Over the past half-century, Lauren’s histologic classification of gastric carcinoma has largely been used. Intestinal type and diffuse type adenocarcinoma are the two major histologic subtypes, with relative frequencies approximately 54% for the intestinal type, 32% for the diffuse type, meanwhile the indeterminate type remains present rarely, with a frequency of 15% [4,5]. There are indications that the diffuse type gastric carcinoma is more often seen in females and young individuals [6,7], while the intestinal type adenocarcinoma is more often associated with intestinal metaplasia and Helicobacter pylori infection [8–10].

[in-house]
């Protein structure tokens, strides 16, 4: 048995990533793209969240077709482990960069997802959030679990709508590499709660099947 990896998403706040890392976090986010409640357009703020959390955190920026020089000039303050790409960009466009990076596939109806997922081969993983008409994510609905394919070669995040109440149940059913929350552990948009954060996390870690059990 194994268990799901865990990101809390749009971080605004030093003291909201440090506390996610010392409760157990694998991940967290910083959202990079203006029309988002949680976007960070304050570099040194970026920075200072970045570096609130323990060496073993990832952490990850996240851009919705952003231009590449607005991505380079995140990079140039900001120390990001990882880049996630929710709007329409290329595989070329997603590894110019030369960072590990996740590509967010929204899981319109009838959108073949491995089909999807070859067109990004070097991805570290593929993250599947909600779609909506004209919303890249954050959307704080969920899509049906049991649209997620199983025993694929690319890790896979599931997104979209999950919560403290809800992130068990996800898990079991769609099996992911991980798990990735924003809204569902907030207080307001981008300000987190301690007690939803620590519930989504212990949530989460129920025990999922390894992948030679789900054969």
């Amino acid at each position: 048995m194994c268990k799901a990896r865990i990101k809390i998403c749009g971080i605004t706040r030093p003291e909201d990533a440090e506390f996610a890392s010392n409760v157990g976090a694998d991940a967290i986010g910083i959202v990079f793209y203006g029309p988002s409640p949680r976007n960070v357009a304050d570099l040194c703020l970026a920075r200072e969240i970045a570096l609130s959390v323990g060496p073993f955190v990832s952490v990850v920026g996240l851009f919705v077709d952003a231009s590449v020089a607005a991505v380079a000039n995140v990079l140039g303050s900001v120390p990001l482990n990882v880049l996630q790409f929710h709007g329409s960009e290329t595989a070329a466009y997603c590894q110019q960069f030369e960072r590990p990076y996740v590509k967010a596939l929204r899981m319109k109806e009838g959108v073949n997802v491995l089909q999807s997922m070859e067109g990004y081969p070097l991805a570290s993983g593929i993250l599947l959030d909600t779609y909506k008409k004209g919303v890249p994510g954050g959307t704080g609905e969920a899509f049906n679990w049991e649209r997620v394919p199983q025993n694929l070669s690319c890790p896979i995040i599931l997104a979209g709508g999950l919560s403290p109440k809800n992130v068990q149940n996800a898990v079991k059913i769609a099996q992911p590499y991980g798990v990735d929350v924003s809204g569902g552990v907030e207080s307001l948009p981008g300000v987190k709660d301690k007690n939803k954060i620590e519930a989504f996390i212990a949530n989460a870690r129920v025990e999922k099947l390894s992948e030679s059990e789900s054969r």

The 2010 World Health Organization classification recognises 5 major histologic patterns of gastric cancers: tubular, papillary, mucinous, poorly cohesive and mixed, in which the most common type is tubular, whereas papillary adenocarcinoma is uncommon [11]. Tubular adenocarcinoma is the most common histologic type of early gastric carcinoma (Tab. 1). It tends to form polypoid or fungating masses grossly, and histologically demonstrates irregularly distended, fused or branching tubules of various sizes, often with intraluminal mucus, nuclear and inflammatory debris. Papillary adenocarcinoma is an uncommon tumour, characterised by finger-like projections lined with neoplastic columnar cells surrounding a fibrovascular core, and associated with small micropapillary and tubular components in some tumours [12]. Both papillary and tubular adenocarcinomas are also grouped as intestinal   (vs. diffuse, according to the Lauren classification) [12] or differentiated (vs. undifferentiated, based on the Japanese classification) [13] gastric carcinomas. Mucinous adenocarcinoma accounts for 10% of gastric carcinomas. Histologically it is characterised by extracellular mucinous pools, which constitute at least 50% of the tumour volume. The tumour cells can form glandular architecture and irregular cell clusters, with occasional scattered signet ring cells floating in the mucinous pools [14].